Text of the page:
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h, to live in Downtown Menlo Park. Close to the library, Kepler’s, the Caltrain stations and all the shops and restaurants of Santa Cruz Avenue — and within biking distance of Stanford and downtown Palo Alto. Appealing homes with attractive yards and streets. It’s so pleasant, residents say, that people stay put for many years, while newcomers continue to be attracted to its mix of amenities and charm. Edwin and Joyce Brandle moved in to their home on Oak Avenue more than 40 years ago and say they’re as happy with the neighborhood now as they were when they first moved from the East Coast, after looking in the North and East Bay and settling on Menlo Park. “We liked what we saw. It looked like a nice, small town,” Edwin Brandle says, adding that they admired the well-kept homes and yards and heard good things about the school system. “It’s convenient to downtown shopping, the Stanford Shopping Center and the hospitals and clinics,” he adds. Beverly Altman and her husband David, are also longtime residents. They’ve been in the neighborhood for nearly a half century. “We lived in Los Altos first but I had my heart set on Menlo Park,” Ms. Altman says. The schools, along with the proximity to Stanford and the community in general drew

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her there. She describes her neighborhood as made up mostly of ranch houses but with newer additions and construction mixed in with original homes. She loves the fine-dining options of the downtown area, and the range of retail establishments. “The restaurants are good and bustling, the markets are good and we’re getting more new ones. Plus Stanford Shopping Center is always exciting,” she says. However, the economic downturn of recent years has not left downtown Menlo Park unaffected. “There are empty storefronts now; it’s sad and a big change. Another sign of the times is seeing homeless people on the streets, it’s unusual,” she says, also expressing regret at the closure of the Park movie theater. Over the years it’s also become a little less quiet as Silicon Valley has developed, she says. “There’s definitely more traffic now — traffic in downtown, traffic on El Camino. It’s gone from a small town to, well, a very busy small town.” Though the Brandles and Altmans have lived in the area for decades, they say young families continue to flock to the neighborhood, keeping it vital. “There are many younger people now, that’s good. It’s very welcoming for new people,” Mr. Brandle says.

FACTS CHILD CARE & PRESCHOOLS: Menlo-Atherton Cooperative Nursery School, 802 Middle Ave., Menlo Park FIRE STATION: 700 Oak Grove Ave., Menlo Park LOCATION: Valparaiso Avenue to Middle Avenue and El Camino Real to Johnson Street and Arbor Road PARKS: Fremont Park, Santa Cruz and University Drive; Nealon Park, 800 Middle Ave., Menlo Park PUBLIC SCHOOLS: Menlo Park City Elementary School District — Oak Knoll School, 1895 Oak Knoll Lane, Menlo Park; Hillview Middle School, 1100 Elder Ave., Menlo Park Sequoia union High School District — Menlo-Atherton High School, 555 Middlefield Road, Atherton SHOPPING: Downtown Menlo Park, Stanford Shopping Center MEDIAN 2010 HOME PRICE: $1,168,000 ($790,000-$1,770,000) HOMES SOLD: 11 MEDIAN 2010 CONDOMINIUM PRICE: $970,000 ($389,000-$1,100,000) CONDOMINIUMS SOLD: 8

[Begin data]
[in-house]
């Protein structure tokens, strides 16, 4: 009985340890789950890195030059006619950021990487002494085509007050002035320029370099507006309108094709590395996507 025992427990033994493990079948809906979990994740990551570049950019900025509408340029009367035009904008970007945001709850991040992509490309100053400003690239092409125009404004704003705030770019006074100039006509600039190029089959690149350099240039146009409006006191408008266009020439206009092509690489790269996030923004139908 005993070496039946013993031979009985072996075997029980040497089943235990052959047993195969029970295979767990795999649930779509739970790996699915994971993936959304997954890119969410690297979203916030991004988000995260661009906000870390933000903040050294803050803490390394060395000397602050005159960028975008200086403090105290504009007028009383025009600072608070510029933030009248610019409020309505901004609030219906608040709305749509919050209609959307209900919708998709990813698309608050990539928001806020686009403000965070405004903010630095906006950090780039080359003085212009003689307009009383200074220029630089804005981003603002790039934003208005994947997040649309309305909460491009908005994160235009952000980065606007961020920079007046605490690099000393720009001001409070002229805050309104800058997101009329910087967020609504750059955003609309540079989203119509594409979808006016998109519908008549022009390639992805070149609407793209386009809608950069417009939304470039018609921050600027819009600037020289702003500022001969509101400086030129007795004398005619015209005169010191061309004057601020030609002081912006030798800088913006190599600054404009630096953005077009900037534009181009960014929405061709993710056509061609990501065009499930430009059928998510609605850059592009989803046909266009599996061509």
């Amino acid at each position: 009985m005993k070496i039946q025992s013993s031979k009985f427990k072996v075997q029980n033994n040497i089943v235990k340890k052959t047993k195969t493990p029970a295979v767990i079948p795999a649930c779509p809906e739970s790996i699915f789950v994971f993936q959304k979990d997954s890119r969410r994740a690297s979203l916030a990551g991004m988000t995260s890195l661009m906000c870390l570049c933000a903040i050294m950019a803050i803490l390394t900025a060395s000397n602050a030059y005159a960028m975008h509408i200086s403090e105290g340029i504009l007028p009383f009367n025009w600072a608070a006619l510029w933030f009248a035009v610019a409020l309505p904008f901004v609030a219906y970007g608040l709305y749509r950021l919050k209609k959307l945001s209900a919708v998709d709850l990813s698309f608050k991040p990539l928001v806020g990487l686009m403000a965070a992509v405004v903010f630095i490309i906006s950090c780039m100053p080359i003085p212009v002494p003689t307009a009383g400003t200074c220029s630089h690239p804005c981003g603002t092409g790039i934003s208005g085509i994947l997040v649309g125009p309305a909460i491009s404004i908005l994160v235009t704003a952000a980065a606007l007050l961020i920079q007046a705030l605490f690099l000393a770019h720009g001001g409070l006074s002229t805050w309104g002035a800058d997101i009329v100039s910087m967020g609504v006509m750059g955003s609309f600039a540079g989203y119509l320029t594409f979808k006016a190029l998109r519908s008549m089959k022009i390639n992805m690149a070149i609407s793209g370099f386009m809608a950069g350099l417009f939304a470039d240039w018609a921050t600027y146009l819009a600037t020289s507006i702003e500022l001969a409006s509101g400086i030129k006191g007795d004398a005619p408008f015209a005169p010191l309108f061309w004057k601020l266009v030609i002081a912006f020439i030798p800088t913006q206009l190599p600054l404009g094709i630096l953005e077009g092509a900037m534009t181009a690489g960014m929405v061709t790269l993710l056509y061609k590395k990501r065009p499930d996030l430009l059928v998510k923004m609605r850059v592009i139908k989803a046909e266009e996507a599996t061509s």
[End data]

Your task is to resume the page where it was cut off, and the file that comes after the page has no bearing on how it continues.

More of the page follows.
The schools have remained popular and full, Ms. Altman says, as families with kids continue to feel at home. “It doesn’t take too long to be appreciative of what we have here — the trees, the flowers. It’s a nice place. We like it,” Mr. Brandle says. — Karla Kane

Veronica Weber

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NEIGHBORHOODS

With its old-town charm, Allied Arts/ Stanford Park seems a world away from the hustle of El Camino Real to its east, and the promise of new high-tech concerns such as Tesla Motors. The cutting-edge electric-car company hosts a show room of sports cars just across El Camino. But tucked inside the neighborhood, a country feel remains. A lack of sidewalks results in a perfect place for strolling among 1925 bungalow homes, attractive flower gardens and fruit trees on roads named after colleges — Yale Road, Cambridge Avenue, Princeton Road, Cornell Road and Harvard Avenue. Lamp-topped pillars mark the entrance to the neighborhood. And old and shady trees grace the streets. Small enough that one could run laps around it, the neighborhood is marked by four distinct streets: Middle Avenue on the north, San Francisquito Creek to the south and Allied Arts Guild on Arbor Road to the west. Allied Arts Guild is a centerpiece of the neighborhood and a main attraction. The Spanish-Colonial designed complex came into existence in 1929 and developed as an artisan’s

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workspace of studios and shops. James Hill owned a candle shop and a gourmet cookware shop called “Batterie de Cuisine” in the guild from 1963 to 2002. He moved to Allied Arts in 1972 with his wife Elaine and the couple live in a 1935 Tudor-style house that allowed him to be “living over the store, so to speak,” he says. Stephanie Brown moved in 31 years ago. The “sense of distinctive, autonomous, individual design of the homes creates a sense of individuality,” she says. That individuality has allowed the neighborhood to keep its identity over the years as it has matured, she says. A local meeting spot for residents is “The O” — The Oasis Beer Garden. It’s a burger and pizza bar located in a WWI building that had peanut shells on the floor and was one of the first places with a big-screen television, Betty Lee says. Ms. Lee has lived in the neighborhood for 56 years. She and her husband raised a child there. “When we first moved in, Cambridge Avenue was very quiet, you could almost hear a pin drop,” she says. The neighborhood is close to just about